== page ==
By Amanda McKinzie, a 2012 Judge K.K. Legett Fellow at the Washington Legal Foundation and a student at Texas Tech School of Law.
Forcing defendants to settle securities fraud class actions regardless of the claims’ merits will likely be the consequence of the U.S. Court of Appeals for the Ninth Circuit’s decision in Amgen, Inc. v. Connecticut Retirement Plans & Trust Funds. Not only did the decision lower the standard for invoking the fraud-on-the-market presumption, but it also barred defendants during the certification phase from providing evidence negating materiality to rebut the presumption. Two other circuits, the Third and Seventh, have rendered similar opinions, whereas decisions from the First, Second, and Fifth Circuits were contrarily decided. The Supreme Court has been asked to grant review in this case to resolve this circuit split. The Court is expected to announce its decision on Amgen’s request on Monday, June 11.
In Amgen, investors filed a securities fraud class action arguing that Amgen Inc., a biotechnology company, misled the public regarding the safety of certain products. Plaintiffs claimed that Amgen had caused inflation of stock prices that later fell when disclosures were made. The Ninth Circuit affirmed the decision of the United States District Court for the Central District of California, holding that plaintiffs need only allege, not prove, the materiality of misrepresentations to invoke the fraud-on-the-market presumption in a securities fraud case. This powerful presumption removes the requirement that each plaintiff prove he relied on the alleged misrepresentation, allowing reliance to be presumed. Although this is a rebuttable presumption, the court eliminated the defendants’ ability to present such evidence in the certification stage. In other words, once the plaintiffs allege the misrepresentation were material, the presumption is invoked without recourse until after certification. Why is this significant? Because once they are certified, a large majority of securities class actions settle.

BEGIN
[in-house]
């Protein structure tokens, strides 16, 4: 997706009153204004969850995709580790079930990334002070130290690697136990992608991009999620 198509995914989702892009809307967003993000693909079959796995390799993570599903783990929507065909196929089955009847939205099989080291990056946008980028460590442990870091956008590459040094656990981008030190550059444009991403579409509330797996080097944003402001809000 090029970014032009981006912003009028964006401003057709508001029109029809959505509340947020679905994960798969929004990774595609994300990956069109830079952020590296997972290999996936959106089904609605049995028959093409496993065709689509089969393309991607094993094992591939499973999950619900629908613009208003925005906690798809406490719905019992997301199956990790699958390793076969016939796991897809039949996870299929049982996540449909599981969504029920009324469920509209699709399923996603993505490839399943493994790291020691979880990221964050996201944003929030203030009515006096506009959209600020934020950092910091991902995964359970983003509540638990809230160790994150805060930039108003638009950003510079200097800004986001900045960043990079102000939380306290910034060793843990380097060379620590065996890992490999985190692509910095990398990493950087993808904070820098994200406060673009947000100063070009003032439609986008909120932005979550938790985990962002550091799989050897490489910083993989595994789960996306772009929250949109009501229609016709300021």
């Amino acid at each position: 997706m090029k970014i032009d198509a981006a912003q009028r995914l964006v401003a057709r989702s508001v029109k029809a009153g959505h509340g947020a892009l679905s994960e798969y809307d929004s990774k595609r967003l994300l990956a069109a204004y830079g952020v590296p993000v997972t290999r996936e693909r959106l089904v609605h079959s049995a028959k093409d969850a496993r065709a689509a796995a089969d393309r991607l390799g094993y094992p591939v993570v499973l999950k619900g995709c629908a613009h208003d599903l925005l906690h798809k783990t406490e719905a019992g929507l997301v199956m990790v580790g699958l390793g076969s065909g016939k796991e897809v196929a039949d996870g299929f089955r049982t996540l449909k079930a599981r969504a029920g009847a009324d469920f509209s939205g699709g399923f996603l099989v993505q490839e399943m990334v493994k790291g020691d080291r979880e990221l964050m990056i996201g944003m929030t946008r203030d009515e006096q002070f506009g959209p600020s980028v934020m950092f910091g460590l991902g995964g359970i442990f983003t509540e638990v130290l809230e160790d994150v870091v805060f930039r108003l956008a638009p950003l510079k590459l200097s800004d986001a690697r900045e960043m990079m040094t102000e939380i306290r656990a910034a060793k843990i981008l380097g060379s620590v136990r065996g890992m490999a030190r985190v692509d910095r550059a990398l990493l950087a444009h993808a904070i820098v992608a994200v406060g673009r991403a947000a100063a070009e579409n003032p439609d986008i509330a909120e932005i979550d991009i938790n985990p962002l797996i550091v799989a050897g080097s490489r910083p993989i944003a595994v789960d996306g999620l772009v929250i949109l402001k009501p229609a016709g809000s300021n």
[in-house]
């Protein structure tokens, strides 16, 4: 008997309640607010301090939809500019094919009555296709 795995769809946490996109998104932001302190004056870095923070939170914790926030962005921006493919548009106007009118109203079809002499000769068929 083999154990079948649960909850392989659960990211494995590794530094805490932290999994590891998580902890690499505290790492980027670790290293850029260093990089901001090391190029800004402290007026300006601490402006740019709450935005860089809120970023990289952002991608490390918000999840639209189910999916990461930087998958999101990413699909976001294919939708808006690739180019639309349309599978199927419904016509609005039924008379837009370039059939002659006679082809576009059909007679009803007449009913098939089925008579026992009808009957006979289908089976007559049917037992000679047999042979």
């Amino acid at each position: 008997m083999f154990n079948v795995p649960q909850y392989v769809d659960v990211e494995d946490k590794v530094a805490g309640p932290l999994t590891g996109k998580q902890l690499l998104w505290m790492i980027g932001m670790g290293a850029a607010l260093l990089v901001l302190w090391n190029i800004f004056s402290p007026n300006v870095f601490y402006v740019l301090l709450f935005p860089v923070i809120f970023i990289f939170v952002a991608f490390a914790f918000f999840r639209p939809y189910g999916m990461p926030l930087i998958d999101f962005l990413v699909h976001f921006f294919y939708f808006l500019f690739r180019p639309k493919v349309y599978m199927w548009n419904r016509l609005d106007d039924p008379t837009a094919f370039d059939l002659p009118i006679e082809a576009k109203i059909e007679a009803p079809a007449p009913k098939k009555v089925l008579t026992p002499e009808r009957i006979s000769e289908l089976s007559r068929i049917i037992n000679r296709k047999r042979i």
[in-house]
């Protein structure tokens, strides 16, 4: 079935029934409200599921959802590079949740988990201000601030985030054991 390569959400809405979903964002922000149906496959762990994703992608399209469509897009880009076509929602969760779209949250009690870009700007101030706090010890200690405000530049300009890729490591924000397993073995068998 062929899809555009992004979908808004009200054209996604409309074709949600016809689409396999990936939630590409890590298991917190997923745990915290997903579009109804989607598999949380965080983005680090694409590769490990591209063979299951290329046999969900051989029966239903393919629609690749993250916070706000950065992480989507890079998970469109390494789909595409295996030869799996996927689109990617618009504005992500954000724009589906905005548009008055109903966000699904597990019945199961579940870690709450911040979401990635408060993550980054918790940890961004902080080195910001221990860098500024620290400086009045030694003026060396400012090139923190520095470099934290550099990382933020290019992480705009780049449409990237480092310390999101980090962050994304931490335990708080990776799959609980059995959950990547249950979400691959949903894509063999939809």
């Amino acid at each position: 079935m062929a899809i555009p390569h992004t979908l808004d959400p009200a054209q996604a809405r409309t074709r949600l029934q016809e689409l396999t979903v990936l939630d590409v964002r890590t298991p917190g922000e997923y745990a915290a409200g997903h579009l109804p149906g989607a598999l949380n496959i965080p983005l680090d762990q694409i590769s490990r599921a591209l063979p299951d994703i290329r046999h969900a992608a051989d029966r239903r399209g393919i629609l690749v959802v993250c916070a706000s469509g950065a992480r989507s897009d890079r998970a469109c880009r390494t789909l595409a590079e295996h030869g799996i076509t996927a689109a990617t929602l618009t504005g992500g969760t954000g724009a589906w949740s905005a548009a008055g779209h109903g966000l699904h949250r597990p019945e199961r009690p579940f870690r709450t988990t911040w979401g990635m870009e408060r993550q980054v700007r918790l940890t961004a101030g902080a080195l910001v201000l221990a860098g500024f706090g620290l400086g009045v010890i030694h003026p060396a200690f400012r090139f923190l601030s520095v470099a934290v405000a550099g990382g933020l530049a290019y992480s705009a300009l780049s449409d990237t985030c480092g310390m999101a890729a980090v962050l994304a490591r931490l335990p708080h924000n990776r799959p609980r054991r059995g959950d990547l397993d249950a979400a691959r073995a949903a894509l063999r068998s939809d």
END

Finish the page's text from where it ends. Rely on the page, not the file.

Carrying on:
Because of the negative repercussions of the Ninth Circuit’s decision and because the decision is inconsistent with precedent, the Supreme Court should grant certiorari. The Court developed the fraud-on-the-market presumption in Basic, Inc. v. Levinson, and in the opinion, the Court continually discussed “materiality” in conjunction with the “misrepresentations.” Furthermore, in footnote 27 of Basic, the Court specifically references materiality without disregarding it. Therefore, the Ninth Circuit’s decision to ignore this requirement contradicts the Supreme Court’s precedent.
One commentator has argued that for the Court to be consistent with its decision in Erica P. John Fund v. Halliburton that plaintiffs were not required to prove loss causation, an element of the claim, it will likely agree with the Ninth Circuit that materiality is an element of the claim that does not require proof at the certification stage. In light of the Court’s recent decision, however, in Wal-Mart Stores, Inc. v. Dukes, holding that courts should examine the merits of the elements of the claim in determining certification issues, the Court will likely approve of the analysis of materiality, especially given its decision in Basic.
The defendants’ petition for certiorari has been filed, and the Washington Legal Foundation has also submitted a brief in support of the petitioners. In order to address this circuit split and to protect the defendants from being forced to settle a claim without a legitimate basis, the Court should grant certiorari.